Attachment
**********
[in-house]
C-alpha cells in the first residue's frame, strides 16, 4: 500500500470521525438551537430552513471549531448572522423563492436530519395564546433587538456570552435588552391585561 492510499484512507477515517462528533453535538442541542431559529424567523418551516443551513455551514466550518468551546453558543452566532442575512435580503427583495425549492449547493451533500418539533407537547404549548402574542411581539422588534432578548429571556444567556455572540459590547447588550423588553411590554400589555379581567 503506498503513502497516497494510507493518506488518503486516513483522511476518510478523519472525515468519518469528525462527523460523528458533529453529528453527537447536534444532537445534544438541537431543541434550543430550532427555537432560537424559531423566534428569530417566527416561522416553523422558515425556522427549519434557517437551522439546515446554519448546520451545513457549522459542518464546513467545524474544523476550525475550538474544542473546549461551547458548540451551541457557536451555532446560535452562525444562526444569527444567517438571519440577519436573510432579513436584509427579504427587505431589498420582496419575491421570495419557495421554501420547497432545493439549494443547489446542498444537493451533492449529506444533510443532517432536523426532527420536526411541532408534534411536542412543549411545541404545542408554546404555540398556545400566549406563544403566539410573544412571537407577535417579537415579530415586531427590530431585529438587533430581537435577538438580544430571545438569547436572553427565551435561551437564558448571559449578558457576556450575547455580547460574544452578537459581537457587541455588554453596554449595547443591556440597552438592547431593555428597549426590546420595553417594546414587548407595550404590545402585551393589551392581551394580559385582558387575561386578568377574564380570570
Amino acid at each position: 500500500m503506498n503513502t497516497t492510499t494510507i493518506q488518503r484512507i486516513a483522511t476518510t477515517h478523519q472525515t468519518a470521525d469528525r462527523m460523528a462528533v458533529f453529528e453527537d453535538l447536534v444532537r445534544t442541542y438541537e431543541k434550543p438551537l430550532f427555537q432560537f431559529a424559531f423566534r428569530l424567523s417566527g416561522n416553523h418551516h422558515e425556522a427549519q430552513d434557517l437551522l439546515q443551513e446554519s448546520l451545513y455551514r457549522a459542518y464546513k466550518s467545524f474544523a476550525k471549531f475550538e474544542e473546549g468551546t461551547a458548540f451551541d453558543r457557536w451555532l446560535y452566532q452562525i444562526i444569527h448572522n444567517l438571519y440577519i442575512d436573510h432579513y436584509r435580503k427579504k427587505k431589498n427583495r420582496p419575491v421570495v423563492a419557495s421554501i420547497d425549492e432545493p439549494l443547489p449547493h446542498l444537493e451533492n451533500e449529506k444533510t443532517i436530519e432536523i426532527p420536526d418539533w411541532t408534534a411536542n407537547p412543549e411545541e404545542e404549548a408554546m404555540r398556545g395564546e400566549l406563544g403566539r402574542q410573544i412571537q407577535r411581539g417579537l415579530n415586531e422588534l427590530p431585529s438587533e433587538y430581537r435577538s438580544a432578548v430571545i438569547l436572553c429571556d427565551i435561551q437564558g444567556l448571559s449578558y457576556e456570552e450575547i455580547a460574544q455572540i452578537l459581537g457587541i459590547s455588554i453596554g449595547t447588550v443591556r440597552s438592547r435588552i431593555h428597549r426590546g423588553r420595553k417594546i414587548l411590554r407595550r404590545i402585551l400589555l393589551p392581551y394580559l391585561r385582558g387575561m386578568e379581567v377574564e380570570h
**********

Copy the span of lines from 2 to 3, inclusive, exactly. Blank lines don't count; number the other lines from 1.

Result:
C-alpha cells in the first residue's frame, strides 16, 4: 500500500470521525438551537430552513471549531448572522423563492436530519395564546433587538456570552435588552391585561 492510499484512507477515517462528533453535538442541542431559529424567523418551516443551513455551514466550518468551546453558543452566532442575512435580503427583495425549492449547493451533500418539533407537547404549548402574542411581539422588534432578548429571556444567556455572540459590547447588550423588553411590554400589555379581567 503506498503513502497516497494510507493518506488518503486516513483522511476518510478523519472525515468519518469528525462527523460523528458533529453529528453527537447536534444532537445534544438541537431543541434550543430550532427555537432560537424559531423566534428569530417566527416561522416553523422558515425556522427549519434557517437551522439546515446554519448546520451545513457549522459542518464546513467545524474544523476550525475550538474544542473546549461551547458548540451551541457557536451555532446560535452562525444562526444569527444567517438571519440577519436573510432579513436584509427579504427587505431589498420582496419575491421570495419557495421554501420547497432545493439549494443547489446542498444537493451533492449529506444533510443532517432536523426532527420536526411541532408534534411536542412543549411545541404545542408554546404555540398556545400566549406563544403566539410573544412571537407577535417579537415579530415586531427590530431585529438587533430581537435577538438580544430571545438569547436572553427565551435561551437564558448571559449578558457576556450575547455580547460574544452578537459581537457587541455588554453596554449595547443591556440597552438592547431593555428597549426590546420595553417594546414587548407595550404590545402585551393589551392581551394580559385582558387575561386578568377574564380570570
Amino acid at each position: 500500500m503506498n503513502t497516497t492510499t494510507i493518506q488518503r484512507i486516513a483522511t476518510t477515517h478523519q472525515t468519518a470521525d469528525r462527523m460523528a462528533v458533529f453529528e453527537d453535538l447536534v444532537r445534544t442541542y438541537e431543541k434550543p438551537l430550532f427555537q432560537f431559529a424559531f423566534r428569530l424567523s417566527g416561522n416553523h418551516h422558515e425556522a427549519q430552513d434557517l437551522l439546515q443551513e446554519s448546520l451545513y455551514r457549522a459542518y464546513k466550518s467545524f474544523a476550525k471549531f475550538e474544542e473546549g468551546t461551547a458548540f451551541d453558543r457557536w451555532l446560535y452566532q452562525i444562526i444569527h448572522n444567517l438571519y440577519i442575512d436573510h432579513y436584509r435580503k427579504k427587505k431589498n427583495r420582496p419575491v421570495v423563492a419557495s421554501i420547497d425549492e432545493p439549494l443547489p449547493h446542498l444537493e451533492n451533500e449529506k444533510t443532517i436530519e432536523i426532527p420536526d418539533w411541532t408534534a411536542n407537547p412543549e411545541e404545542e404549548a408554546m404555540r398556545g395564546e400566549l406563544g403566539r402574542q410573544i412571537q407577535r411581539g417579537l415579530n415586531e422588534l427590530p431585529s438587533e433587538y430581537r435577538s438580544a432578548v430571545i438569547l436572553c429571556d427565551i435561551q437564558g444567556l448571559s449578558y457576556e456570552e450575547i455580547a460574544q455572540i452578537l459581537g457587541i459590547s455588554i453596554g449595547t447588550v443591556r440597552s438592547r435588552i431593555h428597549r426590546g423588553r420595553k417594546i414587548l411590554r407595550r404590545i402585551l400589555l393589551p392581551y394580559l391585561r385582558g387575561m386578568e379581567v377574564e380570570h